Concert Preview — Reading Eagle, PA

Think of Michael Wolff as a musical polyglot who likes to play things against the grain.

One minute he’s a superb jazz stylist with what The New York Times calls “near impeccable good taste, technical facility and lyrical inventiveness,” the next he’s a bumbling, accordion-playing dad on a hit TV show starring his two young sons.

Take a look at the 10 CDs he’s listening to right now, on Can a jazz musician really find joy in Ravel (conducted by Pierre Boulez), Bach and Stravinsky, Warren Zevon and Radiohead … oh, and Miles Davis and Ray Charles?

Of course, if that jazz musician is Michael Wolff.

A native of New Orleans, Wolff has music in his blood, all kinds of music. He played blues on the piano, four-hands, with his father and studied classical piano at age 8. His list of influences reads like a who’s who of musical history.

“B.B. King, Albert King, you name it, we played it,” Wolff said. “But I’ve been influenced by so many: Ray Charles, Oscar Peterson, Count Basie, the Beatles, Leonard Bernstein and many more.”

A listener can hear McCoy Tyner, Bill Evans, Keith Jarrett, Ramsey Lewis, Jaki Byard and others in his piano playing, but like any good musician, his own personality emerges at every turn.

“You have to play music you love,” Wolff said. “You can’t be in it for the money. You have to be dedicated to the music; you play it by default.”

When he played with Cannonball Adderly in the musically explosive 1970s, jazz was influencing and being influenced by rock, pop, funk, disco, the avant-garde and more. Some call it a fallow period for jazz. Wolff ate it up.

”It was the best kind of onthe-job training,” he said. “You played every night of the week, you had a chance to work things through, smooth the edges of a tune for a small, dedicated audience.”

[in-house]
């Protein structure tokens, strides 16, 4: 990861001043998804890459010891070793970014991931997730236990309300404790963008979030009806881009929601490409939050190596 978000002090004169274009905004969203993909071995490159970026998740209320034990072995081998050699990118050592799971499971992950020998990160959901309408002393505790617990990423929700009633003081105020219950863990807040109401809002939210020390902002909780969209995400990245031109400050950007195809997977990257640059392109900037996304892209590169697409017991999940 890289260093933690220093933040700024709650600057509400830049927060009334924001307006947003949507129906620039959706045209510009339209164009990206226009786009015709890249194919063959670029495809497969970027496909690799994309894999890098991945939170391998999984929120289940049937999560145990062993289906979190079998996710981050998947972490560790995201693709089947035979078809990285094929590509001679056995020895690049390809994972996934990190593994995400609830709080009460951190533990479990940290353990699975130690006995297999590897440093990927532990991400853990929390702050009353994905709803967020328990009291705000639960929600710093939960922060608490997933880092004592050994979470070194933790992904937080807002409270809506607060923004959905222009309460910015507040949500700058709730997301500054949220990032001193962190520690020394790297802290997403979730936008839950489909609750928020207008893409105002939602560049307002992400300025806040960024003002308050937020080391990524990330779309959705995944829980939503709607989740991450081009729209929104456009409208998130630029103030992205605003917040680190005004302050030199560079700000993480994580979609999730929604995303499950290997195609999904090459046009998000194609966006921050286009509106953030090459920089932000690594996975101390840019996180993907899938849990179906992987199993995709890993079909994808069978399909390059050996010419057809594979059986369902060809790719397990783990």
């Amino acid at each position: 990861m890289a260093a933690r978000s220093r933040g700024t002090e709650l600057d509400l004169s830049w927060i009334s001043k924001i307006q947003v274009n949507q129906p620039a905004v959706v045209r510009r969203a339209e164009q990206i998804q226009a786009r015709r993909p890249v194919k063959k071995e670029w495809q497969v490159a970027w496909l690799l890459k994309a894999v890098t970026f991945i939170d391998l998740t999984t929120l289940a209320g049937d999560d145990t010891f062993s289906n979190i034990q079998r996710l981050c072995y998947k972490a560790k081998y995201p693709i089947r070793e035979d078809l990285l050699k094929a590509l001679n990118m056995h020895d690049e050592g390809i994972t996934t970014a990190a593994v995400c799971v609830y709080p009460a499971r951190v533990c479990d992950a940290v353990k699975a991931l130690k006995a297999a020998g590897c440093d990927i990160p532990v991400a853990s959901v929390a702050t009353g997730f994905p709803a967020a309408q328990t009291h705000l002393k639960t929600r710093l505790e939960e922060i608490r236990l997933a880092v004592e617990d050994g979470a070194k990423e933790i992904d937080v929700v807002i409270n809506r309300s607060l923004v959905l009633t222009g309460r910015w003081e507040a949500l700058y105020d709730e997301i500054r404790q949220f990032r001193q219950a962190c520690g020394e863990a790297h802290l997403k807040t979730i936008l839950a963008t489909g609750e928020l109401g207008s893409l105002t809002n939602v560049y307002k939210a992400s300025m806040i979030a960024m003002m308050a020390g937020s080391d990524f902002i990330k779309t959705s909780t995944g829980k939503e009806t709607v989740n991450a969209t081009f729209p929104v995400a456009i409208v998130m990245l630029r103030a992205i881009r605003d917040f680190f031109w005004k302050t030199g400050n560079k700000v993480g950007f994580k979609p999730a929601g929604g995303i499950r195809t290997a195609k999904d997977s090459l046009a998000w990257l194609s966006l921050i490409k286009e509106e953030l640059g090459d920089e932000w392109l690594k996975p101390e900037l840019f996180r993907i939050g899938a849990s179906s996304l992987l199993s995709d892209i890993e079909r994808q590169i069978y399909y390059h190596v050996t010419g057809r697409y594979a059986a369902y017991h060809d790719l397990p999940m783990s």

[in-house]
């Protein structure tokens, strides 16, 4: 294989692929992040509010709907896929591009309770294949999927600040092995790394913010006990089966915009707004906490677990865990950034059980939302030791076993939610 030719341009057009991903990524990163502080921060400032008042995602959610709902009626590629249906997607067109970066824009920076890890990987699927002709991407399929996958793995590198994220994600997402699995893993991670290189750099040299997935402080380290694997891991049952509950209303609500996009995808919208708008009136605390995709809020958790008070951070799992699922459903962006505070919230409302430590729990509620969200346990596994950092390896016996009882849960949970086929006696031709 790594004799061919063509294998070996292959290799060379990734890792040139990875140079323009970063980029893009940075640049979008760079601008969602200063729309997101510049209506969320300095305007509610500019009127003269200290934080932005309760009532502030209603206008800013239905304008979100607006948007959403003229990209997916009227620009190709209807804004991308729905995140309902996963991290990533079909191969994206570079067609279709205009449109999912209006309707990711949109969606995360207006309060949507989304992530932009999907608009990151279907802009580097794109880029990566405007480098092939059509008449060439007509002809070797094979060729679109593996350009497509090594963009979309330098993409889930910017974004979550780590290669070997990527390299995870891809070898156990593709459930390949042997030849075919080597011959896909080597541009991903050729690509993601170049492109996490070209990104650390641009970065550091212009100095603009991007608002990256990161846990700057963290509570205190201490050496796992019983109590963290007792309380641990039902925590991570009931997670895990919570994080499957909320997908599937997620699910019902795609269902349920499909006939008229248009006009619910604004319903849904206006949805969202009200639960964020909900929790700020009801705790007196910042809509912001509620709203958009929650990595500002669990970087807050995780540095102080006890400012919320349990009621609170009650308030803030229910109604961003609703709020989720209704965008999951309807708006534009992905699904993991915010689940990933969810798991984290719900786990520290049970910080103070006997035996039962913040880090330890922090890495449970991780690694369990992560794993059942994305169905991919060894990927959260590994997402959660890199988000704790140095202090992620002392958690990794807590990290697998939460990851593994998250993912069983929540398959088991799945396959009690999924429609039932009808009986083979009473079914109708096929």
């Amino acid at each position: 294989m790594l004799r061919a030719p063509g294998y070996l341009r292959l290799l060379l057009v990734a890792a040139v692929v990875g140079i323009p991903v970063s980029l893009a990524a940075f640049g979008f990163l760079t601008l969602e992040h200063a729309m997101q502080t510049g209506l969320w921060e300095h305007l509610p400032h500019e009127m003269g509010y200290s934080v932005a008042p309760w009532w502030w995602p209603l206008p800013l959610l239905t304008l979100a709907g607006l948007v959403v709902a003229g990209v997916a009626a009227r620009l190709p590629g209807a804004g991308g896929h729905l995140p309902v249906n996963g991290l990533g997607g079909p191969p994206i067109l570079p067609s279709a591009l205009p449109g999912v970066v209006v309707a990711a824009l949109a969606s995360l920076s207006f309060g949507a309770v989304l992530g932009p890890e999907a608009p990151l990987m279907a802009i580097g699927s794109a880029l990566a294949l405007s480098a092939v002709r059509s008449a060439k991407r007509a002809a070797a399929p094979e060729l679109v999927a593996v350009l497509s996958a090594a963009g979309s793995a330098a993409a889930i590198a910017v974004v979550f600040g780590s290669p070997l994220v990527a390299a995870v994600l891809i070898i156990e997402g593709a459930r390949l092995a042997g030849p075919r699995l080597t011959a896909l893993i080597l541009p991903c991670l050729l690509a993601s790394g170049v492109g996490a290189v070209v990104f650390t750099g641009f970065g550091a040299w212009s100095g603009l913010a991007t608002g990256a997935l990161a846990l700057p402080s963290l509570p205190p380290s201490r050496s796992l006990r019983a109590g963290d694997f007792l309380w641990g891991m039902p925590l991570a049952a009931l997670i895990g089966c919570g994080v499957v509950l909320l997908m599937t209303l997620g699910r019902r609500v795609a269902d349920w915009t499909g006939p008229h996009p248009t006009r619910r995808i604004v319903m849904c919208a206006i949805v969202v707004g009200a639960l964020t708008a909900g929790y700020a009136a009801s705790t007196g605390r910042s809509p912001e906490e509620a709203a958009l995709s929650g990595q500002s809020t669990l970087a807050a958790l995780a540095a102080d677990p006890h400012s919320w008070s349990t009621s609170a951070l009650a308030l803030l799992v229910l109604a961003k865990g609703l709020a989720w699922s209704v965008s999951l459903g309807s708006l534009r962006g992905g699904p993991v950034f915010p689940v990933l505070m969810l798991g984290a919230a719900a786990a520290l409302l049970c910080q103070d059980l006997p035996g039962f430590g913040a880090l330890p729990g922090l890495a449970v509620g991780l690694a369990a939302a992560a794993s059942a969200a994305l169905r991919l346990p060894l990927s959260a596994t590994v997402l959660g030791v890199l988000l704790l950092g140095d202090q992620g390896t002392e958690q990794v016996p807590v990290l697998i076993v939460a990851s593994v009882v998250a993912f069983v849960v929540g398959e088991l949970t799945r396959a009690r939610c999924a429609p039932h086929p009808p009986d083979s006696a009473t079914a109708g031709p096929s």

But things are different now. Today, musicians play a night here, a night there.

Wolff will play one of those one-nighters tonight at 7 at Gerald Veasley’s Jazz Base in the Sheraton Reading Hotel, Wyomissing. The shift in jazz performance from extended to shorter engagements probably won’t be on Wolff’s mind. Nor will his Tourette Syndrome. He’ll be focused on his music. Tourette’s causes involuntary multiple motor and vocal tics. The disorder usually begins before age 18. Other well-known sufferers include Dan Ackroyd, Howard Hughes, Howie Mandel and David Beckham.

“When I’m onstage or playing music, it doesn’t get in the way,” he said. “I feel no inhibitions. That’s the way it is with Tourette’s.”

The versatile Wolff, who was born in 1952, is no stranger to television. He might be best known for his stint as bandleader for “The Arsenio Hall Show” from 1989-94.

Wolff is back on television with a new project, “The Naked Brothers Band” on Nickelodeon. It’s a family affair, based on a film of the same name by his wife, actress Polly Draper, and starring their two sons, Alex and Nat. The rock ’n’ roll musical comedy airs Saturdays at 8:30 p.m. Wolff plays the boys’ “childlike and clueless” dad.

“It’s a blast,” Wolff said. “The kids are great. It’s a lot of fun making the show coalesce.”

But Wolff seems truly anchored by the music he grew up with, music that has shaped his temperament: jazz, in all its forms.

Wolff’s latest CD, jazz, JAZZ, jazz is scheduled to be released this summer on Wrong Records. No doubt he’ll feature some of its tunes in tonight’s set. The album’s nine numbers would make a good primer for someone looking to learn what jazz is all about.

Also featuring his longtime bassist John B. Williams and drummer Victor Jones, the album grew from a desire to perform simple, no-nonsense jazz. Most of the songs were done in just one take.

The CD includes Joseph Kosma’s “Autumn Leaves,” with seams of harmony and rhythm filling its melodic gaps; Rodgers and Hart’s “My Funny Valentine,” whose blurs evoke a photographic negative; Arthur Hamilton’s “Cry Me a River,” where melody stutters then takes off like a cadenza; and Ron Carter’s “Einbeinstrasse,” a rough and tumble shuffle.

The album sounds like a set in a club: freewheeling, open, bounded only by three musicians’ imaginations.

As Wolff put it, “I said to the guys, ‘Let’s just play.’”

Reading Eagle, Jon Fidler, May 10, 2007